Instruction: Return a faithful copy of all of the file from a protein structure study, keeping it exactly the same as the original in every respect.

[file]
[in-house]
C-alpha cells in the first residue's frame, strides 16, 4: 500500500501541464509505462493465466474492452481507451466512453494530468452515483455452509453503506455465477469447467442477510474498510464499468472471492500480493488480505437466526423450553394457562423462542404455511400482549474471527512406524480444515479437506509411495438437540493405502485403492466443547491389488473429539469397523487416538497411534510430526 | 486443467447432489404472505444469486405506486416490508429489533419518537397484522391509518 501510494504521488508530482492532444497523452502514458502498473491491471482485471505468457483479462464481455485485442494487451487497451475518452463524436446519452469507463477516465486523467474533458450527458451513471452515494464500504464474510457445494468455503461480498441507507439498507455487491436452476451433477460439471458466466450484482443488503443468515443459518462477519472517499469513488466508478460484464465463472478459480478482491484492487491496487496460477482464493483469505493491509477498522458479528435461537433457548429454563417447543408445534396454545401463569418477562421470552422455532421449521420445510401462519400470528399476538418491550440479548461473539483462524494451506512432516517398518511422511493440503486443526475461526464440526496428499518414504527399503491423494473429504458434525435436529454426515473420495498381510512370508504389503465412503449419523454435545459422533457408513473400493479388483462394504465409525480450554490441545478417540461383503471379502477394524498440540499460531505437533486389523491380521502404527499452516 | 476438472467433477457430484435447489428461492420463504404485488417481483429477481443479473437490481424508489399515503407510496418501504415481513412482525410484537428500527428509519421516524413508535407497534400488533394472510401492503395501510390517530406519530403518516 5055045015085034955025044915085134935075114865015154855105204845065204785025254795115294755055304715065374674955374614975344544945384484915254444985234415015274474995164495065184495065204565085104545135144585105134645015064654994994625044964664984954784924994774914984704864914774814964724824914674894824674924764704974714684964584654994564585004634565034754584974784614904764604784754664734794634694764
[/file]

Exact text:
[in-house]
C-alpha cells in the first residue's frame, strides 16, 4: 500500500501541464509505462493465466474492452481507451466512453494530468452515483455452509453503506455465477469447467442477510474498510464499468472471492500480493488480505437466526423450553394457562423462542404455511400482549474471527512406524480444515479437506509411495438437540493405502485403492466443547491389488473429539469397523487416538497411534510430526 | 486443467447432489404472505444469486405506486416490508429489533419518537397484522391509518 501510494504521488508530482492532444497523452502514458502498473491491471482485471505468457483479462464481455485485442494487451487497451475518452463524436446519452469507463477516465486523467474533458450527458451513471452515494464500504464474510457445494468455503461480498441507507439498507455487491436452476451433477460439471458466466450484482443488503443468515443459518462477519472517499469513488466508478460484464465463472478459480478482491484492487491496487496460477482464493483469505493491509477498522458479528435461537433457548429454563417447543408445534396454545401463569418477562421470552422455532421449521420445510401462519400470528399476538418491550440479548461473539483462524494451506512432516517398518511422511493440503486443526475461526464440526496428499518414504527399503491423494473429504458434525435436529454426515473420495498381510512370508504389503465412503449419523454435545459422533457408513473400493479388483462394504465409525480450554490441545478417540461383503471379502477394524498440540499460531505437533486389523491380521502404527499452516 | 476438472467433477457430484435447489428461492420463504404485488417481483429477481443479473437490481424508489399515503407510496418501504415481513412482525410484537428500527428509519421516524413508535407497534400488533394472510401492503395501510390517530406519530403518516 5055045015085034955025044915085134935075114865015154855105204845065204785025254795115294755055304715065374674955374614975344544945384484915254444985234415015274474995164495065184495065204565085104545135144585105134645015064654994994625044964664984954784924994774914984704864914774814964724824914674894824674924764704974714684964584654994564585004634565034754584974784614904764604784754664734794634694764